Just finished reading Michael Sandel's new book. This excerpt about the the extraordinary extent of commercialization in baseball is
Barry Bonds hit seventy three home runs in a season, breaking McGwire's record. The fight for the seventy-third home run ball led to an ugly scene in the stands and a lengthy legal dispute. The fan who caught it was knocked to the ground by a mob of people trying to grab it. The ball slipped out of his glove and was recovered by another fan standing nearby. Each claimed that the ball was rightfully his. The dispute led to months of legal wrangling and eventually a court trial involving six lawyers and a panel of court-appointed law professors asked to define what constitutes possession of a baseball. The judge ruled that the two claimants should sell the ball and share the proceeds. It sold for $450,000.
Today the marketing of memorabilia is a routine part of the game. Even the detritus of Major League Baseball games, such as broken bats and used balls, is sold to eager buyers. To assure collectors and investors of the authenticity of game-used gear, every Major League Baseball game now has atleast one official "authenticator" on duty...
In 2011, Derek Jeter's three-thousandth hit was a bonanza for the memorabilia industry. In a deal with a collector, the storied Yankee shortstop signed a thousand commemorative balls, photos, and bats the day after his milestone hit. The autographed balls went for $699.99, the bats went for $1099.99. They even sold the ground on which he walked. After the game in which Jeter collected his three-thousandth hit, the groundskeeper gathered five gallons of dirt from the batter's box and shortstop position where Jeter had stood. The bucket containing the sacred earth was a sealed and marked with an authenticator's hologram, then sold by the spoonful to fans and collectors. Dirt was also collected and sold when the old Yankee stadium was torn down. One memorabilia company claims to have sold over $10 million worth of authentic Yankee stadium dirt.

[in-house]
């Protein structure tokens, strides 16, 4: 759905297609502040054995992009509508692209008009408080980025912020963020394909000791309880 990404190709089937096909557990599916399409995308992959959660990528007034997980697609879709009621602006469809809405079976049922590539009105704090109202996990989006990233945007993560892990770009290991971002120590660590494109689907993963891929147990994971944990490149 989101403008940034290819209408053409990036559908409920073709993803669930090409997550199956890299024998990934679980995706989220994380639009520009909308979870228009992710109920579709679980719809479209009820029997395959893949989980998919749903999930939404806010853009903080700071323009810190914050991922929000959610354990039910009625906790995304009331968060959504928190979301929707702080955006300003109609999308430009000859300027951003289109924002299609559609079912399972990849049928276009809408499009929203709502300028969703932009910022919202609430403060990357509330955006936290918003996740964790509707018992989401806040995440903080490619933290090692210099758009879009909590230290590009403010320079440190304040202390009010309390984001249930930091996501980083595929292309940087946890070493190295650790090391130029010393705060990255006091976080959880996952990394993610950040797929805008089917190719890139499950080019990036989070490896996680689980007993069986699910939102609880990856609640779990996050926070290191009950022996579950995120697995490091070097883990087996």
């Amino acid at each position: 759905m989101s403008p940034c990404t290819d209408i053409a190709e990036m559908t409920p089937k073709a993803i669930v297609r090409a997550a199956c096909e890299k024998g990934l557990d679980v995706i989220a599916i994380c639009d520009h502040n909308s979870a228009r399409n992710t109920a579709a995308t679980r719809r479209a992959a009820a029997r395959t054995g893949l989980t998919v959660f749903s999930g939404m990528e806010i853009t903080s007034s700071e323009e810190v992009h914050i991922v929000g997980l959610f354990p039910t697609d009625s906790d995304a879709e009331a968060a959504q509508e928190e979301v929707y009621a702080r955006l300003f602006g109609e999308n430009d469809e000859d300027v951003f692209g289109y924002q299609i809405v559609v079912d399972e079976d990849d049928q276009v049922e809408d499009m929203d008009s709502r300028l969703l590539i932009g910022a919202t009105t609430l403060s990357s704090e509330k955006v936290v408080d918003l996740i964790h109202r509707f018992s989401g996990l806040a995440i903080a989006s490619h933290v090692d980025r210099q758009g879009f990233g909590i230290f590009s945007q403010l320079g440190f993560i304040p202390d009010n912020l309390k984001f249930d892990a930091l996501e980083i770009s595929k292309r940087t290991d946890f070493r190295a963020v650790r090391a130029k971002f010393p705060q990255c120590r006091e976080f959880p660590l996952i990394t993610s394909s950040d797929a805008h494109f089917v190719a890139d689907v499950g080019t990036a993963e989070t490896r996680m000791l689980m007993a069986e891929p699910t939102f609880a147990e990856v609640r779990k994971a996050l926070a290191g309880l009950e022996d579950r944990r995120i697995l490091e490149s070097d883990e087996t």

Some players have sought to cash in one less admirable feats. The all-time hits leader, Pete Rose, who was banished from baseball for gambling on games, has a website that sells memorabilia related to his banishment... For $500, Rose will send you an autographed copy of the document banishing him from the game.
Other players have sought to sell even odder items. In 2002, Arizona Diamondbacks outfielder Luis Gonzalez auctioned a piece of used chewing gum for $10000 online... After Seattle Mariners pitcher Jeff Nelson had elbow surgery, he put the bone chips from his elbow up for sale on eBay. The bidding reached $23600, before eBay halted the auction, citing a rule against the sale of human body parts.Is this the future of IPL cricket?